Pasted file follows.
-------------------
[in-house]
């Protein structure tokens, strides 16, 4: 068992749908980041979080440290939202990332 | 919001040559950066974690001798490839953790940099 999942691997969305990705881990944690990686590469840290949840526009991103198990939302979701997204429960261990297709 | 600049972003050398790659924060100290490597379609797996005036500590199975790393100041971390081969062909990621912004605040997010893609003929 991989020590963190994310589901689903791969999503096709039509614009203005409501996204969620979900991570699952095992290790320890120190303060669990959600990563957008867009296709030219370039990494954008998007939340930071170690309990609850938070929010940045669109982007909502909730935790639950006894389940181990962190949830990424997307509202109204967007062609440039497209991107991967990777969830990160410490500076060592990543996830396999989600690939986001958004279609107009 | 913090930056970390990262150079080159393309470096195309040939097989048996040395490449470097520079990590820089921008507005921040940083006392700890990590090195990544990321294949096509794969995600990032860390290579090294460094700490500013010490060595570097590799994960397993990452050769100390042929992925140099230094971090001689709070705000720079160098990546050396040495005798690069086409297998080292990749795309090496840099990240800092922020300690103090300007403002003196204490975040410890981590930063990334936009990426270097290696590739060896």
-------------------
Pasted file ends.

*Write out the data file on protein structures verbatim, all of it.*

[in-house]
């Protein structure tokens, strides 16, 4: 068992749908980041979080440290939202990332 | 919001040559950066974690001798490839953790940099 999942691997969305990705881990944690990686590469840290949840526009991103198990939302979701997204429960261990297709 | 600049972003050398790659924060100290490597379609797996005036500590199975790393100041971390081969062909990621912004605040997010893609003929 991989020590963190994310589901689903791969999503096709039509614009203005409501996204969620979900991570699952095992290790320890120190303060669990959600990563957008867009296709030219370039990494954008998007939340930071170690309990609850938070929010940045669109982007909502909730935790639950006894389940181990962190949830990424997307509202109204967007062609440039497209991107991967990777969830990160410490500076060592990543996830396999989600690939986001958004279609107009 | 913090930056970390990262150079080159393309470096195309040939097989048996040395490449470097520079990590820089921008507005921040940083006392700890990590090195990544990321294949096509794969995600990032860390290579090294460094700490500013010490060595570097590799994960397993990452050769100390042929992925140099230094971090001689709070705000720079160098990546050396040495005798690069086409297998080292990749795309090496840099990240800092922020300690103090300007403002003196204490975040410890981590930063990334936009990426270097290696590739060896």